Saturday, October 15, 2011

Same-Sex Marriage Takes Place in Texas Thanks to Republican Loophole

Megan Stabler legally married another woman
in Texas, as result of Republican regulations.
In a column published 4/26/11, Storey Institute president James Peron wrote that Republicans in Texas were passing a law "that would refuse to recognize sex change operations for transgendered people when it comes to marriage, without thinking through how it may actually legalize same-sex marriages for some."

If a person has a sex-change operation the courts issue a ruling that the individual is now legally considered a member of the sex to which they were reassigned. But Republicans passed a law saying that county clerks "would be prohibited from recognizing" those court orders. Republicans said they had to do this because sex changes confused the clerks. The April column, however, noted that the confusion would be greater because of the new regulations. It said that two women can walk in and be told they are not eligible to marry because they are both the same gender.  But then they hand over a document indicating that one was transgendered and had a sex change operation and "inform the clerk that under Texas law she has to ignore the evidence of her senses and assume that the woman standing in front of her is actually a man."

Fanciful? Hyperbole? Nope, history. It just happened as predicted. Meghan Stabler is transgendered and she was able to marry another woman in Texas. What she couldn't do is marry a man.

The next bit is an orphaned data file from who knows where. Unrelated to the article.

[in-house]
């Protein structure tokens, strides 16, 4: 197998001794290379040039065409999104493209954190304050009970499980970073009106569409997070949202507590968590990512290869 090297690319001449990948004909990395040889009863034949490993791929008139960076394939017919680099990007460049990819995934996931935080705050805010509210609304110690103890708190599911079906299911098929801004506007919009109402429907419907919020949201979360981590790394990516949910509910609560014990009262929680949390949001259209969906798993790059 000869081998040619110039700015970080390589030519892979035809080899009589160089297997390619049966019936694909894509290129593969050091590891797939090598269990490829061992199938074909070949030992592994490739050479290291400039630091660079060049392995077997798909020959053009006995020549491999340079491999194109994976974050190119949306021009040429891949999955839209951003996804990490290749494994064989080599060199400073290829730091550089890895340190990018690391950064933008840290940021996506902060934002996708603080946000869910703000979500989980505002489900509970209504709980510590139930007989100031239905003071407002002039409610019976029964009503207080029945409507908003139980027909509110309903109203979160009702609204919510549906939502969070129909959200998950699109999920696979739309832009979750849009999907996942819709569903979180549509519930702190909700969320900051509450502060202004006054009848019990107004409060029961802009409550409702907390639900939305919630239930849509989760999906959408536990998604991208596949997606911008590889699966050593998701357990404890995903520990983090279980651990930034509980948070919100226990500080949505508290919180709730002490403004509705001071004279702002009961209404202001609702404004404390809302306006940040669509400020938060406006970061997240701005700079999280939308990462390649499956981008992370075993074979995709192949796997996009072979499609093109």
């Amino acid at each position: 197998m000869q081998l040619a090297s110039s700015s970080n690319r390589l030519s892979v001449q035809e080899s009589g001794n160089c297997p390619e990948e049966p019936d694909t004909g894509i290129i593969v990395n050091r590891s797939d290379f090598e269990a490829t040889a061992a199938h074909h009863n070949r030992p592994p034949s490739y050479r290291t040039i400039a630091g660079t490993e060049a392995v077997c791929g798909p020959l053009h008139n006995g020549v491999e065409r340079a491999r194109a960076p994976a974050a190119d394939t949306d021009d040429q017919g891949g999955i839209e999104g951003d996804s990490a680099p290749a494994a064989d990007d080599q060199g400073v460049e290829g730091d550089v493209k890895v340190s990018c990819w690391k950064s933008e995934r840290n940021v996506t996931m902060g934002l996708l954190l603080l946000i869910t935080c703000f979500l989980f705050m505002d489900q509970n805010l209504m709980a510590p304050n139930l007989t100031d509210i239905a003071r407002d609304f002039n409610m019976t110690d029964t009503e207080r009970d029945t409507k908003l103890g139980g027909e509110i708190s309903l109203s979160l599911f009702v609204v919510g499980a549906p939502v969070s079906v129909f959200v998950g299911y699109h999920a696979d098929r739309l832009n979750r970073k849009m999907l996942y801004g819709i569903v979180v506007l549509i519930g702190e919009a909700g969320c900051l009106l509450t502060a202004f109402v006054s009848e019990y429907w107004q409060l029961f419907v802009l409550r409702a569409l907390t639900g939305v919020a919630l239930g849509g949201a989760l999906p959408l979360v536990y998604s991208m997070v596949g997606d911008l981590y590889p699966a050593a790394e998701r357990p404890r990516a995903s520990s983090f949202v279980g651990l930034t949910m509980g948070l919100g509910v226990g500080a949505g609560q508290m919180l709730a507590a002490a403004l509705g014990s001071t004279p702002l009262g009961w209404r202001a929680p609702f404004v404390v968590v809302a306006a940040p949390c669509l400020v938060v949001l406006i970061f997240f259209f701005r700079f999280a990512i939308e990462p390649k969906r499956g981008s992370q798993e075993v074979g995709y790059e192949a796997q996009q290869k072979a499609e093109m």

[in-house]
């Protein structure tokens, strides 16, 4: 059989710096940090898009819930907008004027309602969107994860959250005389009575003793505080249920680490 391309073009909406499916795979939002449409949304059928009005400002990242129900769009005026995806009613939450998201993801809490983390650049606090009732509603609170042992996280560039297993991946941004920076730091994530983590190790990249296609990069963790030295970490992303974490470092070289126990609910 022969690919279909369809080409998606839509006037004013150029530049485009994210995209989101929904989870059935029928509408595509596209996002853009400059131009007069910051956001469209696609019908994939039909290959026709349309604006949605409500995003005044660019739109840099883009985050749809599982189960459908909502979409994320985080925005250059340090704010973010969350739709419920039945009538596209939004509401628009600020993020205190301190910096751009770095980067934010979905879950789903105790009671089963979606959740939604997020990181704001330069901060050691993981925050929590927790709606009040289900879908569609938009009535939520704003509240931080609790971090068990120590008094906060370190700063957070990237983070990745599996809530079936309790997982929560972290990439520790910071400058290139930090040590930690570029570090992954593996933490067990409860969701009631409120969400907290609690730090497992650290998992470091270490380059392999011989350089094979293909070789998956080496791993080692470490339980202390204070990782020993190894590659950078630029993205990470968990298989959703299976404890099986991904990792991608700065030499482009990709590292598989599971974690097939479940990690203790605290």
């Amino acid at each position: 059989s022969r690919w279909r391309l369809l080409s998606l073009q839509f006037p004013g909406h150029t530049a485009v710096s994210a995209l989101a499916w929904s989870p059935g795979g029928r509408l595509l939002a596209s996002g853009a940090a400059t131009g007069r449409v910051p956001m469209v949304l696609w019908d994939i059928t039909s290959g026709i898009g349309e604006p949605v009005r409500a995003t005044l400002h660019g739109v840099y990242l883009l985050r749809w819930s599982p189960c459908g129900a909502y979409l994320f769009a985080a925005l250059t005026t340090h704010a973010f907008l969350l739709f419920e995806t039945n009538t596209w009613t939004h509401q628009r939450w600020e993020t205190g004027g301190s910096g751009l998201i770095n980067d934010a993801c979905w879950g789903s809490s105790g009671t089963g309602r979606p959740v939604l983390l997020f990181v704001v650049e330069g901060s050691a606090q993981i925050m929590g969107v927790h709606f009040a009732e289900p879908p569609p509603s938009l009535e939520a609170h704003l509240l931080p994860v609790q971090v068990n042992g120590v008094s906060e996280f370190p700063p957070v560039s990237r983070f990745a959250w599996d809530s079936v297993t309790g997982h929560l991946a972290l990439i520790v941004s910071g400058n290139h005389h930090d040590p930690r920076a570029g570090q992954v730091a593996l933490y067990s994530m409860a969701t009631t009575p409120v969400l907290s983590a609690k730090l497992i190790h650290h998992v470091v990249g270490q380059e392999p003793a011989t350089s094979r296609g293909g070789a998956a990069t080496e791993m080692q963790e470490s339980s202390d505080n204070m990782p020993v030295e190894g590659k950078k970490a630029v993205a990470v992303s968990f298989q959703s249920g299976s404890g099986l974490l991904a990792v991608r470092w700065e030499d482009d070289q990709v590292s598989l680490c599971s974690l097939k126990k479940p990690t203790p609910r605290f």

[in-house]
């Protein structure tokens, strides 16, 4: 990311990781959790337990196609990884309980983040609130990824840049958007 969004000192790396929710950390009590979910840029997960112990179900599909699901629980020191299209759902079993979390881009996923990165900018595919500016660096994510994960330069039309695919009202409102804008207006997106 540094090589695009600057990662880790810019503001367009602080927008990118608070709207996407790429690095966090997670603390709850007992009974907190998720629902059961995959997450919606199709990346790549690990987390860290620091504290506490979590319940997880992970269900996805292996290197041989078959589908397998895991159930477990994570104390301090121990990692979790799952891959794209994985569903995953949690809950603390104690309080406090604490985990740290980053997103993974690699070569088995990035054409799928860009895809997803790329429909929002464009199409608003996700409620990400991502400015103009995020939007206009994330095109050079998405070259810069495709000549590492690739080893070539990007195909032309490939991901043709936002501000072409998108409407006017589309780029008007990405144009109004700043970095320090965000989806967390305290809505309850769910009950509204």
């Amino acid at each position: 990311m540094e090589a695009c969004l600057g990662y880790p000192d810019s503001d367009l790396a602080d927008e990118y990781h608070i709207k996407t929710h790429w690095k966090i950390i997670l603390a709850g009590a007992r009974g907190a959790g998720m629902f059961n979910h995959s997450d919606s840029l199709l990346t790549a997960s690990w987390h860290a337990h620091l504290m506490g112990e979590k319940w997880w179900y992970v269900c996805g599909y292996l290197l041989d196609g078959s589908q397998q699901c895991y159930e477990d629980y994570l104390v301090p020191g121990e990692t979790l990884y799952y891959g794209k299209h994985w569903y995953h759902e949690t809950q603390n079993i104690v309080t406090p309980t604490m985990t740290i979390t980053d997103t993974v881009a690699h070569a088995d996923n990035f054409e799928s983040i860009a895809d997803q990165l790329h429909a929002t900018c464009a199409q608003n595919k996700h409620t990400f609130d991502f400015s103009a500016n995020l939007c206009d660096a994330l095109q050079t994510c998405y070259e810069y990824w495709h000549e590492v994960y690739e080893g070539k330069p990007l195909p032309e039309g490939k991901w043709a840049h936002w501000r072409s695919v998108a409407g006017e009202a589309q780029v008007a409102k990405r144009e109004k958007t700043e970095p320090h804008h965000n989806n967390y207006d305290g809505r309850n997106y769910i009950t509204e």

The law was passed because Nikki Araguz, a transgendered woman, had been married to Thomas Araguz, a firefighter who was killed in the line of duty. Araguz's family then brought a law suit claiming all of Araguz's estate claiming that the marriage was illegal because Nikki had been born male. To side with the plundering relatives Republicans passed the law.

As our column in April noted, the law would have made a marriage between a straight, transgendered woman and a man, illegal. But a marriage between a transgendered women who was lesbian, and another woman, would be legal. And, the absurdity was that Republicans claimed the law would make things less confusing.

Back in April we wrote:

There is an iron law of state bureaucratic interference that indicates that legislation they pursue has consequences entirely unintended by the central planners. This Republican legislation would allow gay couples to marry, provided one of them is transgendered, while forbidding straight couples to marry, if one of them is transgendered. And this, they think, makes matters less confusing.

That has now been proven correct. A woman married a woman in Texas because the law requires the county clerks to ignore her sexual reassignment and treat her as man. (By the way, would this require that such a woman be placed in a man's prison if convicted of a crime? Has anyone in Texas thought of what that would mean? Do any Republicans care?) You can read the original column, written before the law passed, here.

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